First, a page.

ABSTRACT: Sexual reproduction in all animals depends on effective communication between signalers and receivers. Many fish species, especially the African cichlids, are well known for their bright coloration and the importance of visual signaling during courtship and mate choice, but little is known about what role acoustic communication plays during mating and how it contributes to sexual selection in this phenotypically diverse group of vertebrates. Here we examined acoustic communication during reproduction in the social cichlid fish, Astatotilapia burtoni. We characterized the sounds and associated behaviors produced by dominant males during courtship, tested for differences in hearing ability associated with female reproductive state and male social status, and then tested the hypothesis that female mate preference is influenced by male sound production. We show that dominant males produce intentional courtship sounds in close proximity to females, and that sounds are spectrally similar to their hearing abilities. Females were 2-5-fold more sensitive to low frequency sounds in the spectral range of male courtship sounds when they were sexually-receptive compared to during the mouthbrooding parental phase. Hearing thresholds were also negatively correlated with circulating sex-steroid levels in females but positively correlated in males, suggesting a potential role for steroids in reproductive-state auditory plasticity. Behavioral experiments showed that receptive females preferred to affiliate with males that were associated with playback of courtship sounds compared to noise controls, indicating that acoustic information is likely important for female mate choice. These data show for the first time in a Tanganyikan cichlid that acoustic communication is important during reproduction as part of a multimodal signaling repertoire, and that perception of auditory information changes depending on the animal's internal physiological state. Our results highlight the importance of examining non-visual sensory modalities as potential substrates for sexual selection contributing to the incredible phenotypic diversity of African cichlid fishes.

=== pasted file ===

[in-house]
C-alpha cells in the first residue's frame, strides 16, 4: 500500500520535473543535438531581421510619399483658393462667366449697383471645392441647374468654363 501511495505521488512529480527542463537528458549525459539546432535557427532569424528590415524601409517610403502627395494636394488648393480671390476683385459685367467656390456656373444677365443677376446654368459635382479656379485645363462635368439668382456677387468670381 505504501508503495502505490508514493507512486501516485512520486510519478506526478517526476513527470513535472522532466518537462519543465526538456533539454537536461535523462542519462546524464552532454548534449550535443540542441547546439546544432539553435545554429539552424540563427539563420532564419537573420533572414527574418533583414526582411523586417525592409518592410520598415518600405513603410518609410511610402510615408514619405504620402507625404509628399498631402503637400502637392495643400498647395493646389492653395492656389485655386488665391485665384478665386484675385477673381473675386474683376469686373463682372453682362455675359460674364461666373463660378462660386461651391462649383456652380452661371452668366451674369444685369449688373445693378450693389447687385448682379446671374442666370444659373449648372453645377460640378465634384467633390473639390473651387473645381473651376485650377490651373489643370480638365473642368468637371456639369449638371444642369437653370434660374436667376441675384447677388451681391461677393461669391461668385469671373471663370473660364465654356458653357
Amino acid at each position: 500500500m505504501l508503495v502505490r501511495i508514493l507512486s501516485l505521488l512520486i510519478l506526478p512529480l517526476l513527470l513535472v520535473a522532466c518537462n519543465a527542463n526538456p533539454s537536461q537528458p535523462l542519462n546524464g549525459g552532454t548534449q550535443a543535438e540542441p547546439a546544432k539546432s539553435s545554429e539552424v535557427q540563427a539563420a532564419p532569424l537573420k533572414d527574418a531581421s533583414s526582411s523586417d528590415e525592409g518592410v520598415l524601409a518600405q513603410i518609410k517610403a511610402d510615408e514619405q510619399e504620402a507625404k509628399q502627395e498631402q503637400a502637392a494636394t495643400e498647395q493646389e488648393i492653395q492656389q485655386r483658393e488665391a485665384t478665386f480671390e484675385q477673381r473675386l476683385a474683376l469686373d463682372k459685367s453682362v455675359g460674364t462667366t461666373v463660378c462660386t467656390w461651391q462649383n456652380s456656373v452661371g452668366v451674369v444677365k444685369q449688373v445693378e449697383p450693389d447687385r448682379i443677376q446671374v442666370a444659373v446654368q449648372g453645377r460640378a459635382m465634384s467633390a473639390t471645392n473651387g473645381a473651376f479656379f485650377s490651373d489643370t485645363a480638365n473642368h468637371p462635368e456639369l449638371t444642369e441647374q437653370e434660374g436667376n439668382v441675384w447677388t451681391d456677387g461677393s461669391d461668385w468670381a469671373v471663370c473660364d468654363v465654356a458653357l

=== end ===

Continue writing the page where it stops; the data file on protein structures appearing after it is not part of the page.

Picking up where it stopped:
Full-text · Article · May 2012 · PLoS ONE
  • Source
    • "Nevertheless, this hypothesis remains interesting as a potential general explanation for why species where the body size hypothesis does not apply use HAF as a sexual signal because available evidence for birds suggests that higher frequencies may generally be more demanding (Lambrechts 1996; Christie et al. 2004; Araya-Ajoy et al. 2009; Cardoso 2010; but see also Nelson 2000). This asymmetry toward HAF being more demanding rests on indirect evidence (comparisons of aspects of performance across the frequency range), and more work on this would be useful. "
    [Show abstract] [Hide abstract]
    ABSTRACT: The behavioral literature contains inconsistent results on the function of sound frequency (pitch) across species, offering an unexplored opportunity to investigate evolutionary diversification of communication systems. I review those results for birds, where about half the studied species use lower than average frequency (LAF) as a relevant sexual signal, and the remaining species use higher than average frequency (HAF) for the same functions. This variation appears nonrandom with respect to putative causal factors, suggesting that advertising body size determines which species use LAF as a sexual signal. I evaluate different hypotheses to explain why the remaining species use HAF instead. Integrating tests of alternative hypotheses on focal species will be required to demonstrate the causes for this divergence in communication systems.
    Preview · Article · Mar 2012 · Behavioral Ecology
Show more